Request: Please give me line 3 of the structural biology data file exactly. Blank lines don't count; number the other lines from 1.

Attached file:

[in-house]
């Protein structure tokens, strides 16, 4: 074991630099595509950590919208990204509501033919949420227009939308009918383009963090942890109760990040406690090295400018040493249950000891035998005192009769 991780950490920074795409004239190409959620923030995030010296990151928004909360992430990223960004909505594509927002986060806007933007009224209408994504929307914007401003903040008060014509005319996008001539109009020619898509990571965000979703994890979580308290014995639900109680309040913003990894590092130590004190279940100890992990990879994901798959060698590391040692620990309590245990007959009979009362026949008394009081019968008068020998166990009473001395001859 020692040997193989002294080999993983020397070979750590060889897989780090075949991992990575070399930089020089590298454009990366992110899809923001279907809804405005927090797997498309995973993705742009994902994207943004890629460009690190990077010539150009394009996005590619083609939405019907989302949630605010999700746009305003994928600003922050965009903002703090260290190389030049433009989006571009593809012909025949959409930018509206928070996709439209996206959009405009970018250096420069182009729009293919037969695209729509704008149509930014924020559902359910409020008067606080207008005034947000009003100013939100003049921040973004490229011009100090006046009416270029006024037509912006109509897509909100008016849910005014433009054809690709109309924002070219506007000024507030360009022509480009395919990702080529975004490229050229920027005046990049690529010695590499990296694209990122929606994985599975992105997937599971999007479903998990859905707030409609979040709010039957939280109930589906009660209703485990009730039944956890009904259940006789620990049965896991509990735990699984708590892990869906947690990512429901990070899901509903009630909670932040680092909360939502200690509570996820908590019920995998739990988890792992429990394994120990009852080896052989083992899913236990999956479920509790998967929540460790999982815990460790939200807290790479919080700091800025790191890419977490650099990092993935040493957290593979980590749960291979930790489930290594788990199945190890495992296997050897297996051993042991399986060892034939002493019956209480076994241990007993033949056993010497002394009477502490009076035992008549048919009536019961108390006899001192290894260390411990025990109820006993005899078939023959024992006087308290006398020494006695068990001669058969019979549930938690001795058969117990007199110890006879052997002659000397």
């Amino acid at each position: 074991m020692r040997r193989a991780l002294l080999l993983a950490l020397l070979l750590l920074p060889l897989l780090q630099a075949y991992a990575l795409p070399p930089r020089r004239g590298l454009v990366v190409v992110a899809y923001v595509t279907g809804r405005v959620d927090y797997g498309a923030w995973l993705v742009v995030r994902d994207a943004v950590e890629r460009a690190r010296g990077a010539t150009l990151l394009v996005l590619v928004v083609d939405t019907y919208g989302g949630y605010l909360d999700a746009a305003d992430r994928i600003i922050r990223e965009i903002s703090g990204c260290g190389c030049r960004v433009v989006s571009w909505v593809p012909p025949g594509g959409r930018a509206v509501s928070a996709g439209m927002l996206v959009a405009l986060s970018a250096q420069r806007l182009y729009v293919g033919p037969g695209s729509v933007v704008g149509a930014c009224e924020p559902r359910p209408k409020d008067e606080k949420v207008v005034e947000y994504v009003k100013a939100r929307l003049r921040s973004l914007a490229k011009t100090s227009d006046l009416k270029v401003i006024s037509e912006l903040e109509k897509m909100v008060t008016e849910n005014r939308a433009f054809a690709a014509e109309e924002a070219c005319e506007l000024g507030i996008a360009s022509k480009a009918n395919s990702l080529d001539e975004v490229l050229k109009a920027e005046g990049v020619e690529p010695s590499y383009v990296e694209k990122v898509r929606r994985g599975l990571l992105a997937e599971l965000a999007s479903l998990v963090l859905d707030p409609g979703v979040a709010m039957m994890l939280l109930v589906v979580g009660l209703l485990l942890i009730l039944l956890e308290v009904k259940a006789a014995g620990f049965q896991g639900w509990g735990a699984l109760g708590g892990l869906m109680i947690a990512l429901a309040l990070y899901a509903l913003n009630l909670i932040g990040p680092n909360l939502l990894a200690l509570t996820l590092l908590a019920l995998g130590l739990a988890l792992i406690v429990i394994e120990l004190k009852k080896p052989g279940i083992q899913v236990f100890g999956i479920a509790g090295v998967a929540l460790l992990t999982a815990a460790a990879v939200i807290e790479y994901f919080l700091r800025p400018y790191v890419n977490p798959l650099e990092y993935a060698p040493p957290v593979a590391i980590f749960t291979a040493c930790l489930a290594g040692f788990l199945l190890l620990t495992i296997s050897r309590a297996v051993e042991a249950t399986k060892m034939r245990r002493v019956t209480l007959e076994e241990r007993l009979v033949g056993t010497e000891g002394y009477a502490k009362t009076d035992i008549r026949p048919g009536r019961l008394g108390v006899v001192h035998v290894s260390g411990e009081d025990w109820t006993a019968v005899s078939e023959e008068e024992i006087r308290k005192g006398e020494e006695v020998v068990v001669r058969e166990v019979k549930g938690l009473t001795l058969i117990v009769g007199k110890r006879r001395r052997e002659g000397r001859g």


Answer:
């Amino acid at each position: 074991m020692r040997r193989a991780l002294l080999l993983a950490l020397l070979l750590l920074p060889l897989l780090q630099a075949y991992a990575l795409p070399p930089r020089r004239g590298l454009v990366v190409v992110a899809y923001v595509t279907g809804r405005v959620d927090y797997g498309a923030w995973l993705v742009v995030r994902d994207a943004v950590e890629r460009a690190r010296g990077a010539t150009l990151l394009v996005l590619v928004v083609d939405t019907y919208g989302g949630y605010l909360d999700a746009a305003d992430r994928i600003i922050r990223e965009i903002s703090g990204c260290g190389c030049r960004v433009v989006s571009w909505v593809p012909p025949g594509g959409r930018a509206v509501s928070a996709g439209m927002l996206v959009a405009l986060s970018a250096q420069r806007l182009y729009v293919g033919p037969g695209s729509v933007v704008g149509a930014c009224e924020p559902r359910p209408k409020d008067e606080k949420v207008v005034e947000y994504v009003k100013a939100r929307l003049r921040s973004l914007a490229k011009t100090s227009d006046l009416k270029v401003i006024s037509e912006l903040e109509k897509m909100v008060t008016e849910n005014r939308a433009f054809a690709a014509e109309e924002a070219c005319e506007l000024g507030i996008a360009s022509k480009a009918n395919s990702l080529d001539e975004v490229l050229k109009a920027e005046g990049v020619e690529p010695s590499y383009v990296e694209k990122v898509r929606r994985g599975l990571l992105a997937e599971l965000a999007s479903l998990v963090l859905d707030p409609g979703v979040a709010m039957m994890l939280l109930v589906v979580g009660l209703l485990l942890i009730l039944l956890e308290v009904k259940a006789a014995g620990f049965q896991g639900w509990g735990a699984l109760g708590g892990l869906m109680i947690a990512l429901a309040l990070y899901a509903l913003n009630l909670i932040g990040p680092n909360l939502l990894a200690l509570t996820l590092l908590a019920l995998g130590l739990a988890l792992i406690v429990i394994e120990l004190k009852k080896p052989g279940i083992q899913v236990f100890g999956i479920a509790g090295v998967a929540l460790l992990t999982a815990a460790a990879v939200i807290e790479y994901f919080l700091r800025p400018y790191v890419n977490p798959l650099e990092y993935a060698p040493p957290v593979a590391i980590f749960t291979a040493c930790l489930a290594g040692f788990l199945l190890l620990t495992i296997s050897r309590a297996v051993e042991a249950t399986k060892m034939r245990r002493v019956t209480l007959e076994e241990r007993l009979v033949g056993t010497e000891g002394y009477a502490k009362t009076d035992i008549r026949p048919g009536r019961l008394g108390v006899v001192h035998v290894s260390g411990e009081d025990w109820t006993a019968v005899s078939e023959e008068e024992i006087r308290k005192g006398e020494e006695v020998v068990v001669r058969e166990v019979k549930g938690l009473t001795l058969i117990v009769g007199k110890r006879r001395r052997e002659g000397r001859g």